Daniel Tosh’s Rape Joke Controversy Pits Rape Culture Critics Against Sort-Of Censorship, Who’s Right?

As we reported yesterday, Daniel Tosh is still reaping the fallout of his perhaps ill-considered rape joke made at the expense of a heckler, and the debate has polarized Twitter and the rest of the entertainment community, where everyone seems to either 100% support or reject the comments Tosh made on stage at a comedy club.

Daniel Tosh is, like many comics, known for his penchant for breaching social taboos through humor, and rape is one of the most joked about and still taboo things in our society.

Comics greater than Daniel Tosh have been exploring the “is rape funny?” question since the dawn of comedy, but for some particular reason Tosh’s recent heckler outburst touched many nerves — perhaps its quick spread through social media.

And on social media sites across the web, intense debates have ensued over whether Tosh’s reference to rape was uncalled for (fair) or whether rape is not particularly different from any other offensive subject — Tosh peppered his official apology with the hashtag “#deadbabies” to drive the point home.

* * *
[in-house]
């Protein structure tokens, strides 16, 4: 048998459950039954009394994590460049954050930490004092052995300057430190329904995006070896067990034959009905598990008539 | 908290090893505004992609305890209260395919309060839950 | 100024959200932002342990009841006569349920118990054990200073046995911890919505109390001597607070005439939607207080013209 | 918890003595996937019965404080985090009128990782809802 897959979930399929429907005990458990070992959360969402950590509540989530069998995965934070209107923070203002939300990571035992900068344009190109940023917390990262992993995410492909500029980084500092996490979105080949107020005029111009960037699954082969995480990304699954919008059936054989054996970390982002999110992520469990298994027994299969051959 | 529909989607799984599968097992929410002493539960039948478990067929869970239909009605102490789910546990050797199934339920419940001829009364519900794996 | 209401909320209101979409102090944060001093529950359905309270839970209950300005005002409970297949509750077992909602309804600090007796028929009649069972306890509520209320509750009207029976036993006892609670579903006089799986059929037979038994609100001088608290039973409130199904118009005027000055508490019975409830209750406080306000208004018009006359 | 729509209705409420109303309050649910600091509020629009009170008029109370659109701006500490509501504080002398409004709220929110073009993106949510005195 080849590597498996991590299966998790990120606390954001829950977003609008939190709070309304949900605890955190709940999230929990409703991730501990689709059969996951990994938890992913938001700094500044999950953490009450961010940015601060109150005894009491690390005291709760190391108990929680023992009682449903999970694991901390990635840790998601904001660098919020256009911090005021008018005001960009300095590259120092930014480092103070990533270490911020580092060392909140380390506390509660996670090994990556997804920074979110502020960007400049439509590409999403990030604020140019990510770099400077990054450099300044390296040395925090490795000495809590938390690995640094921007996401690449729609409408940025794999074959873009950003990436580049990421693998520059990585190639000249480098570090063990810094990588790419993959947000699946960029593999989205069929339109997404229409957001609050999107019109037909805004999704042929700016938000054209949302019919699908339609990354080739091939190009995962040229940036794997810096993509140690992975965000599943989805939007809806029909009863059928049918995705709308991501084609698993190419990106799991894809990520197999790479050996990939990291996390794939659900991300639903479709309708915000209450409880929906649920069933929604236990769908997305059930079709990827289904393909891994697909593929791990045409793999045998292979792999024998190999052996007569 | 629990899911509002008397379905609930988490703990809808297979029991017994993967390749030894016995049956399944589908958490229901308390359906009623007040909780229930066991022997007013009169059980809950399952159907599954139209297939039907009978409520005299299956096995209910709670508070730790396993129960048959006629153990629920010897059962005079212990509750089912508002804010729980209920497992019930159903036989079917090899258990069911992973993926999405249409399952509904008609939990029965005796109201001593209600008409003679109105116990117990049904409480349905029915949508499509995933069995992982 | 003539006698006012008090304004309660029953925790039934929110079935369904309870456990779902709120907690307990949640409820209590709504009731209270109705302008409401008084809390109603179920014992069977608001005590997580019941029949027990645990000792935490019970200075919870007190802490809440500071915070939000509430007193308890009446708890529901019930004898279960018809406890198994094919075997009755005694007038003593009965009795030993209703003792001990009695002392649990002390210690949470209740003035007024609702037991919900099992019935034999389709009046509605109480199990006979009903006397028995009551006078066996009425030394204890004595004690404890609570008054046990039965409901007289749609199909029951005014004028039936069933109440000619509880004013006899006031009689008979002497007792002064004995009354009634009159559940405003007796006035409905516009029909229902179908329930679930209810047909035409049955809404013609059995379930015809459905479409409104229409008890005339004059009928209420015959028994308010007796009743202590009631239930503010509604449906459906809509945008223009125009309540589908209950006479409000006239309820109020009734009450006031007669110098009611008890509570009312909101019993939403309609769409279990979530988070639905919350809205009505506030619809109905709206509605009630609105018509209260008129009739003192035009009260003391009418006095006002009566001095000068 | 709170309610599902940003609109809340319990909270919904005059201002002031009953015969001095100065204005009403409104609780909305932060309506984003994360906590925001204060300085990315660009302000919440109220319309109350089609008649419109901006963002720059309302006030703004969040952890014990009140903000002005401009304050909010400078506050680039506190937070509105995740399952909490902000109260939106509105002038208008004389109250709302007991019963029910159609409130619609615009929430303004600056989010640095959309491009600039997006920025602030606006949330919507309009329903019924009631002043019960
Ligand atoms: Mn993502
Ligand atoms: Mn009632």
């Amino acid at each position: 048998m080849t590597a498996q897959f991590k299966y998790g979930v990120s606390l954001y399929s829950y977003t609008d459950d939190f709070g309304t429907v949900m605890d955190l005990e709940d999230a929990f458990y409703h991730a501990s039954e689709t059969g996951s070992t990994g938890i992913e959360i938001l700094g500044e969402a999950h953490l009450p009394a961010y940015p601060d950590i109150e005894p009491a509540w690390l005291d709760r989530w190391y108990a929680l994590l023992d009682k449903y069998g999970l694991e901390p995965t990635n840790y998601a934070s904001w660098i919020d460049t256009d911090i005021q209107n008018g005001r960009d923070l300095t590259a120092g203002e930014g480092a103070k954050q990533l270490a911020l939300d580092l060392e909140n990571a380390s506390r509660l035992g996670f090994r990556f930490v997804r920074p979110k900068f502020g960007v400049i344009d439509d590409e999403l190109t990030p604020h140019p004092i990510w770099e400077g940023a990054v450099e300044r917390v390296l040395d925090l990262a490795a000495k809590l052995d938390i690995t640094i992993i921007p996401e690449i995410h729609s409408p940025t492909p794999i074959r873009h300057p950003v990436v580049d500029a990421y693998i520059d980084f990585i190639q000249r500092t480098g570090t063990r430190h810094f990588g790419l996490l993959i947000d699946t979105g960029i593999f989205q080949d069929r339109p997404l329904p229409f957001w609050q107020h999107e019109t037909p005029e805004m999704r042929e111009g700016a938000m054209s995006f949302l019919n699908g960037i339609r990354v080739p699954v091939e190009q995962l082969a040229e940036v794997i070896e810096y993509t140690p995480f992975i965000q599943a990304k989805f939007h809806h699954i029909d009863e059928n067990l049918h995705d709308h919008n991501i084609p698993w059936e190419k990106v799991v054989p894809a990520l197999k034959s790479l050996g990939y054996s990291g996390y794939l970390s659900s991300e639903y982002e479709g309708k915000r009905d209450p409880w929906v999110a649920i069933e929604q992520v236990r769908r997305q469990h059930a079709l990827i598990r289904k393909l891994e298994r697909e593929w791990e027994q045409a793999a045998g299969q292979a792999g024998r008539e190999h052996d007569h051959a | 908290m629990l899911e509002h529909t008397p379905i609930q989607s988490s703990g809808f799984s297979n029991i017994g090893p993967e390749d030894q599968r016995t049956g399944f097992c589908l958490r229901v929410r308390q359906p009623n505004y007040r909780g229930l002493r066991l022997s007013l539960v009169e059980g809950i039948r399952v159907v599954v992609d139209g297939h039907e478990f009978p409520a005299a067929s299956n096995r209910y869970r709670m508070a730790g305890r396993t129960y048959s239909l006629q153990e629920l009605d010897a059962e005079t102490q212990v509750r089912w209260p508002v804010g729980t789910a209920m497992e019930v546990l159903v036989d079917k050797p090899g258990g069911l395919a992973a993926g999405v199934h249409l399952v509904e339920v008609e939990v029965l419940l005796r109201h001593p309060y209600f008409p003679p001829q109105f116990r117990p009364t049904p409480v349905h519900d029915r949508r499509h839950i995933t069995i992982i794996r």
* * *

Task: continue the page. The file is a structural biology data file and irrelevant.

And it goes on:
On the “censorship” side, a slew of mostly male, mostly comedian defenders whine that the rape culture thing is just oversensitive handwringing:

On the anti-rape culture side, a bunch of mostly-female, mostly outspoken feminist critics say:

And of course, it seems the moral of the story appears:

It’s definitely difficult to dismiss either argument here — while comedy should have a broader permission to be offensive than speech, it is also true that reinforcing rape culture makes rape more pervasive, whereas dead baby jokes don’t kill more babies.

Do you think Daniel Tosh was just doing his job as a comic when he cracked that joke, or are rape jokes a trad-carefully area in comedy?